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Cool Japan Brings Hot Titles to FilMart

Japanese sellers come to FilMart with everything from art films to big-budget commercial pics.

Japanese sellers arrived at FilMart with everything from art films aimed at the international fest circuit to big-budget commercial pics.

Some are already on the buyers’ radar, such as Sion Sono’s highly anticipated “Tokyo Tribe,” which is being repped by Nikkatsu. Based on a best-selling comic series set in a near-future Tokyo, the pic focuses on street gangs, or “tribes,” roaming the urban wilderness.

Sono (pictured) has recently veered from such arty fare as the nuclear-disaster-themed “Himizu” (2013) and “The Land of Hope,” to the blood-soaked gangster shocker “Why Don’t You Play in Hell” (2013). The new pic promises to be of the latter type.

Also in the Nikkatsu lineup is Kazuyoshi Kumakiri’s “My Man,” another film inspired by an earthquake and tsunami, but occurring in Hokkaido in 1993, not Tohoku in 2011. Fumi Nikaido stars as a girl who loses her parents in the disaster and is taken in by a single male relative (Tadanobu Asano). As she grows to adulthood, the nature of their relationship changes – and causes scandal. Asano is one of the few Japanese actors with a real international career, though he may want to forget his turn in the box office flop “47 Ronin,” while 19-year-old Nikaido already owns a shelf of acting awards, including one from Venice for her work in “Himizu.”

Toho’s slate includes “Parasyte,” a two-part action-thriller about an all-out war between humans and alien parasites who take up residence in their bodies, including the right arm of the film’s teenage hero. Director Takashi Yamazaki also made “The Eternal Zero,” a controversial WWII kamikaze pilot pic that has earned more than $80 million in Japan since its December release.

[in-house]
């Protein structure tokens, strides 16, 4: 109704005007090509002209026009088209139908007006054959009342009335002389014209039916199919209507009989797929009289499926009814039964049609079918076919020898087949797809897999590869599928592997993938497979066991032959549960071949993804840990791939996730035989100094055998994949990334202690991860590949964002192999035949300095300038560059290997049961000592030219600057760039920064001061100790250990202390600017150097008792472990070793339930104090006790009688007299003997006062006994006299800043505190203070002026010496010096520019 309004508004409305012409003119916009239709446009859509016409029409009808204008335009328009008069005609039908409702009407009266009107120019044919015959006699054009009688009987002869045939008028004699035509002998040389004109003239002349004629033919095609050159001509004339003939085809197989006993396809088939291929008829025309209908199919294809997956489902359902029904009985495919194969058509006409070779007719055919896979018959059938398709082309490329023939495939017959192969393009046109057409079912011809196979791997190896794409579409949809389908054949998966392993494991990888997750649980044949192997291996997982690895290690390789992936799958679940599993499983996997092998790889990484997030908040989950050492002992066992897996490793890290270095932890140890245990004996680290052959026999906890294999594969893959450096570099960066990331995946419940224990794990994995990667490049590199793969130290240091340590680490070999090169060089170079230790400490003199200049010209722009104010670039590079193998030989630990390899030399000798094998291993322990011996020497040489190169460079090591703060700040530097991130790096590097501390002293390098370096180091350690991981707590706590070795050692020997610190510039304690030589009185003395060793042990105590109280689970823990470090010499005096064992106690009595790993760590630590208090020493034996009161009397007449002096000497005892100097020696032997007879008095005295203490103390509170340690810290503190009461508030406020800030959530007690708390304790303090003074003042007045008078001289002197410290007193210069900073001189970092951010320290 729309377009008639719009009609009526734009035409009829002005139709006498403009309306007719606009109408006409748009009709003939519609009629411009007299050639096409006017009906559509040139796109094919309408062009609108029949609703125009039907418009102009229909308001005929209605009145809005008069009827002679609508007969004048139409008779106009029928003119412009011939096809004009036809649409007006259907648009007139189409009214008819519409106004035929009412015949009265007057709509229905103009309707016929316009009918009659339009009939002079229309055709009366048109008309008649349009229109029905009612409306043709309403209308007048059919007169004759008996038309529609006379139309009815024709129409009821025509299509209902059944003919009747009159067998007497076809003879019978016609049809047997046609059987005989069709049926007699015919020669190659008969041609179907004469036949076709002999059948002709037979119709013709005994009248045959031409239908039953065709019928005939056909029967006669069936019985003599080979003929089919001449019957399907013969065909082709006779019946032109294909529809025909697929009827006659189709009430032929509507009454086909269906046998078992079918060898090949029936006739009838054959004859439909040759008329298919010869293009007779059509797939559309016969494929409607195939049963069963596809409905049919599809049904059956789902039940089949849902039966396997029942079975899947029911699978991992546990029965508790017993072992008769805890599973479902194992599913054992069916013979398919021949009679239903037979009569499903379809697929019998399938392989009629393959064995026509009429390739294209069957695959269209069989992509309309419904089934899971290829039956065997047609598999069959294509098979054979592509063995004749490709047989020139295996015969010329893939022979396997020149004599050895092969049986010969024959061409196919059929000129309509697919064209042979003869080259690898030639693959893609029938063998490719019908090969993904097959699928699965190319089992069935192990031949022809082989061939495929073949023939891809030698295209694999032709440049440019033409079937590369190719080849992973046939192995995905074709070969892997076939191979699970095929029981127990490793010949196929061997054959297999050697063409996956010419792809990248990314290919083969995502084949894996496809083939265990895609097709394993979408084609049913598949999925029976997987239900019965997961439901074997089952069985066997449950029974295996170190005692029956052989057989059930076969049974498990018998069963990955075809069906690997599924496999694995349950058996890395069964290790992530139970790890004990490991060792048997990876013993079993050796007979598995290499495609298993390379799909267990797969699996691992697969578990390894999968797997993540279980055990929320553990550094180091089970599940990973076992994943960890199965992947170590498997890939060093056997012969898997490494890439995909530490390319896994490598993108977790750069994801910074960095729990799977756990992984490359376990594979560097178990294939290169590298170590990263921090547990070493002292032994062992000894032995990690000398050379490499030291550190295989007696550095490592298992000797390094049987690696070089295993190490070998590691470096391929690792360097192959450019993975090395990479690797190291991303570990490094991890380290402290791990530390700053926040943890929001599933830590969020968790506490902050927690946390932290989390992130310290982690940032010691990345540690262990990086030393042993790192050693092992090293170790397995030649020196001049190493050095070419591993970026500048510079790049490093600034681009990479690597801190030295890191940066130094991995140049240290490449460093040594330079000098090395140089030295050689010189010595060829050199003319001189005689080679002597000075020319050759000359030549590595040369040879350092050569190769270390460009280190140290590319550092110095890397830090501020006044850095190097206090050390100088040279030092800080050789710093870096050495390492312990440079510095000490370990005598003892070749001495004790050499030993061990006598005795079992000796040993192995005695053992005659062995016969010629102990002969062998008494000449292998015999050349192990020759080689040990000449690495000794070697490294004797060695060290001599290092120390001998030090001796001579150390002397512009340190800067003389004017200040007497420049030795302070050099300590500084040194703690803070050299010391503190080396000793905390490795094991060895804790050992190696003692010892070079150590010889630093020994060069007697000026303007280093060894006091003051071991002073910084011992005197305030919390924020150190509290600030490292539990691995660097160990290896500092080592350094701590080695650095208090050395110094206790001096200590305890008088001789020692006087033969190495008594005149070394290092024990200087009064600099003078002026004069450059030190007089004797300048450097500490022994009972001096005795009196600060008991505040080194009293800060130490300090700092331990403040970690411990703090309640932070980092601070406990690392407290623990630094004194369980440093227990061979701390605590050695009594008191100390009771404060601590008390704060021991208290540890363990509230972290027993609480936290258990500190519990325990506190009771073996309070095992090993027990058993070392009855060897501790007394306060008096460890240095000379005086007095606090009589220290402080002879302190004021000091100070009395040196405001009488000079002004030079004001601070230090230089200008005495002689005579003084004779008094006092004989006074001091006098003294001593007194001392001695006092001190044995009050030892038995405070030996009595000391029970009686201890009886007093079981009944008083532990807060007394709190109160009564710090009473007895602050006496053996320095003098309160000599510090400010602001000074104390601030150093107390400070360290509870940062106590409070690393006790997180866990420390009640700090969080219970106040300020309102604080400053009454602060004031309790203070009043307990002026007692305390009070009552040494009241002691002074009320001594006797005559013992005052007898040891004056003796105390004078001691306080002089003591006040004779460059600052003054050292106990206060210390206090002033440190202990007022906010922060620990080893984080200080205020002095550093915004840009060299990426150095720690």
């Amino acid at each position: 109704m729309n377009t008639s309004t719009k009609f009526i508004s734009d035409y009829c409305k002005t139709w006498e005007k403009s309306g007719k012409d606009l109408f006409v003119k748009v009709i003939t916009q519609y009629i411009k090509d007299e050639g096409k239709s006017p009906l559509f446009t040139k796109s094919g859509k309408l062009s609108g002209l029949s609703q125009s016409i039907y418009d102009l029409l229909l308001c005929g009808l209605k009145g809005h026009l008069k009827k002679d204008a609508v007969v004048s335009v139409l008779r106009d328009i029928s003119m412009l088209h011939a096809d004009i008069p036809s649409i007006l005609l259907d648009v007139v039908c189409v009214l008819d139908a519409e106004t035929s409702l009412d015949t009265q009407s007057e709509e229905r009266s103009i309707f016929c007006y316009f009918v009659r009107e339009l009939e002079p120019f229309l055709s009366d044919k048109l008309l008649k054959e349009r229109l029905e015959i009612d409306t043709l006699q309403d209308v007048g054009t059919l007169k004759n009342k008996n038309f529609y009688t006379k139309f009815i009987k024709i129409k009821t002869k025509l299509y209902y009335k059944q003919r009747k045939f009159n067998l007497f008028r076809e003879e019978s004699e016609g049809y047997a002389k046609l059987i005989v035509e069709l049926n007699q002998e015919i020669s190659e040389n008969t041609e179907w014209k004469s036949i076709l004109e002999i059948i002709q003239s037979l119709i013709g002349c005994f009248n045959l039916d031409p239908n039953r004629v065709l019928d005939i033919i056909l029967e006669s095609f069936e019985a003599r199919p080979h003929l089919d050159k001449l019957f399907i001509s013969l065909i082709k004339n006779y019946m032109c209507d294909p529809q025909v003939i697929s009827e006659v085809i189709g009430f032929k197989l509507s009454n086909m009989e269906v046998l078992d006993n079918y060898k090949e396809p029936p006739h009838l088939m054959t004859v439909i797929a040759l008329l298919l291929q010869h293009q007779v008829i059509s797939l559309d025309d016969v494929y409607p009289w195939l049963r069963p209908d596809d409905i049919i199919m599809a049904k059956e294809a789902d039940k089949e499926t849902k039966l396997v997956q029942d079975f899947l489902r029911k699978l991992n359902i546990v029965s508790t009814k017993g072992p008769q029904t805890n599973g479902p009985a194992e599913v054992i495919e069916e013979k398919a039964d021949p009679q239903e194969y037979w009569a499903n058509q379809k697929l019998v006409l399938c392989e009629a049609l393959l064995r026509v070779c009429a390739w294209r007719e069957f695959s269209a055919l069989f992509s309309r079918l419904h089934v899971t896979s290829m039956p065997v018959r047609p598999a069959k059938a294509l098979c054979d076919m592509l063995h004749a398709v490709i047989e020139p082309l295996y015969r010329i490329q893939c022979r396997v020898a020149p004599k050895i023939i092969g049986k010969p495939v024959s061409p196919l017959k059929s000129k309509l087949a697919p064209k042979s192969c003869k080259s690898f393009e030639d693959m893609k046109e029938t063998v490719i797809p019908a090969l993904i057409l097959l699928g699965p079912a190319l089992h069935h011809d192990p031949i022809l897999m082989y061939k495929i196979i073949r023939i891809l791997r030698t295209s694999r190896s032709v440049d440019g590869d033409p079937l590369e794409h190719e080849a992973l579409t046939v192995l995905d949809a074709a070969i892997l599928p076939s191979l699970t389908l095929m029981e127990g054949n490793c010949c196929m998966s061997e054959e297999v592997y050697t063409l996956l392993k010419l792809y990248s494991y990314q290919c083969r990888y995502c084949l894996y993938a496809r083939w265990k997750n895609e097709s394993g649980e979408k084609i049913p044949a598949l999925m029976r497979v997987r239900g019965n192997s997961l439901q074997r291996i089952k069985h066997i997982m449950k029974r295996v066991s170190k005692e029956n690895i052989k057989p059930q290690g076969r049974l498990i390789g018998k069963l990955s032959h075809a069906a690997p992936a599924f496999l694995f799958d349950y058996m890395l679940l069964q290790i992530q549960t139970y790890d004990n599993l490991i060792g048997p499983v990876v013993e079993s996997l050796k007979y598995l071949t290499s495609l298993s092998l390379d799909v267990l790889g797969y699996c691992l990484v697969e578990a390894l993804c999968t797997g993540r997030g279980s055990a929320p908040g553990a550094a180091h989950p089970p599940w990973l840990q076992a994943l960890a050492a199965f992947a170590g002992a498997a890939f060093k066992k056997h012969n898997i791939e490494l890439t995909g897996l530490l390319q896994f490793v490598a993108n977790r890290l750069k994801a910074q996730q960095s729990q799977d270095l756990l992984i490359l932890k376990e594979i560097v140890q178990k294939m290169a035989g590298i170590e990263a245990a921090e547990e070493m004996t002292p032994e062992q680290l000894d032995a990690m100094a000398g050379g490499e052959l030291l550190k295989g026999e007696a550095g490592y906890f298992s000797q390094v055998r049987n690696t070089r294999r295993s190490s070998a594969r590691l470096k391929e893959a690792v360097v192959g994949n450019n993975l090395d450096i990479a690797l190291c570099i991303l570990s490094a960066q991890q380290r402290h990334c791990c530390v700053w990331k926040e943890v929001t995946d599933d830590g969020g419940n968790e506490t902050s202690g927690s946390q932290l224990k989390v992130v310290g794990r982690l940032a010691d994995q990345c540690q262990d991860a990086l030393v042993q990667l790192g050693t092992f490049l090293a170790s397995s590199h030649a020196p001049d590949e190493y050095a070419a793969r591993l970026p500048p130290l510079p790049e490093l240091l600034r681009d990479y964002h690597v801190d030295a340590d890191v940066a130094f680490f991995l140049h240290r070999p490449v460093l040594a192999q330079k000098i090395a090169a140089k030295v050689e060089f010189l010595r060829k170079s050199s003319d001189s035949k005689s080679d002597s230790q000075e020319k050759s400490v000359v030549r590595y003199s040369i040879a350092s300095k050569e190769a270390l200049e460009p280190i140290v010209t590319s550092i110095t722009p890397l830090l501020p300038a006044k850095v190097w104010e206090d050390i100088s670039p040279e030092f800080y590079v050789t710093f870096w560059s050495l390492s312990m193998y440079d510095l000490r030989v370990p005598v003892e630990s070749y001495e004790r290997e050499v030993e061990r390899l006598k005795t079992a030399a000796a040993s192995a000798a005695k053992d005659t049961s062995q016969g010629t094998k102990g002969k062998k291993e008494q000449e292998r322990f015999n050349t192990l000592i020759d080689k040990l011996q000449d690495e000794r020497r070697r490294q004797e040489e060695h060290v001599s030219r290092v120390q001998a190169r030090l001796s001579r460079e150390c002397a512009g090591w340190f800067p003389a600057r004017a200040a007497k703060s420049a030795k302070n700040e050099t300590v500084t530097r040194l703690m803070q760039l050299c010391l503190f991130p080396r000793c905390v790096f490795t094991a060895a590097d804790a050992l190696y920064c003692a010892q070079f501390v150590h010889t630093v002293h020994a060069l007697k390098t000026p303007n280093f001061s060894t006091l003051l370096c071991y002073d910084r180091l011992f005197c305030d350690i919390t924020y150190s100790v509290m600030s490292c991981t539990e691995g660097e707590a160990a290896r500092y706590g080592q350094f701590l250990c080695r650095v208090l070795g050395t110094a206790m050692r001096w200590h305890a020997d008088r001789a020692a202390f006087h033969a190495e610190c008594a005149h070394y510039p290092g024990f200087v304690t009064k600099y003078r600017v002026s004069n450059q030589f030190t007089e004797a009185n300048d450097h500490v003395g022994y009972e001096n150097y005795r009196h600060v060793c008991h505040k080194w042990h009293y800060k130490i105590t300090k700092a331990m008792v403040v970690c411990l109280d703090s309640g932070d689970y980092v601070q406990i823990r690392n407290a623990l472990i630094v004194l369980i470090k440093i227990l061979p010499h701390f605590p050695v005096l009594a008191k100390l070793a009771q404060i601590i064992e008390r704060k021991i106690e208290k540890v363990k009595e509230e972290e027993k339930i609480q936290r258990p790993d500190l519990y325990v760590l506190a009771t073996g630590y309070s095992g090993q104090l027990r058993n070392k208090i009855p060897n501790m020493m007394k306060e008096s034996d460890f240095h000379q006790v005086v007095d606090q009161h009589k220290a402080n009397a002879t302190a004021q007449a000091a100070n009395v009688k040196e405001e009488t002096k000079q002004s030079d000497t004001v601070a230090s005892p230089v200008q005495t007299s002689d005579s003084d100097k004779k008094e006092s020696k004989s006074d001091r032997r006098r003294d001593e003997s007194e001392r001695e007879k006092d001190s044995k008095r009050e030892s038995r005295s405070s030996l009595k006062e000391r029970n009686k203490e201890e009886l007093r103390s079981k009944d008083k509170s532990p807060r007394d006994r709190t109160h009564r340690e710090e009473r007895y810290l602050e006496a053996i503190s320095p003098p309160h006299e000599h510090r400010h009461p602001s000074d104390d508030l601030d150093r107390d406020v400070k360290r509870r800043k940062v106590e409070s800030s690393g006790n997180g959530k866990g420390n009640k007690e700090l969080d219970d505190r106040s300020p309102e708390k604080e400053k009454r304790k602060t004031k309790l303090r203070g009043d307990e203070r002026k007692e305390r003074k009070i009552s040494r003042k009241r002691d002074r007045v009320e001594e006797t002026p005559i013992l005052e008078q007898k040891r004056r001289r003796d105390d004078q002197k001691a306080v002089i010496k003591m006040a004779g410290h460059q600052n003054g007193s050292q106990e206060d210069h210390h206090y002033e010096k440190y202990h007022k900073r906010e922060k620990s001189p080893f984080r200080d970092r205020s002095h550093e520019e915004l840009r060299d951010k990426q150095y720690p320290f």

Shochiku has “Hot Road,” a teen drama based on a hit comic series about a 14-year-old girl who becomes alienated from her mother and takes up with a wild-at-heart biker.

Director Takahiro Miki has made a string of hit romantic dramas, including the 2012 two-parter “We Were There,” but media attention in Japan has been focused on star Rena Nonen. Last year, she shot to fame in the smash-hit NHK drama “Ama-chan” playing a withdrawn teen who moves from Tokyo to a struggling Northern fishing port and becomes an “ama,” a woman shell diver, with a new, brighter outlook on life. Nonen’s effervescent personality worked wonders for the show’s ratings, as well as her own career.

Whether or not she also charms Filmart buyers, there is plenty on offer from a country that, with 591 domestic films released last year, is still the region’s second-biggest film market, as well as one of its most diverse.

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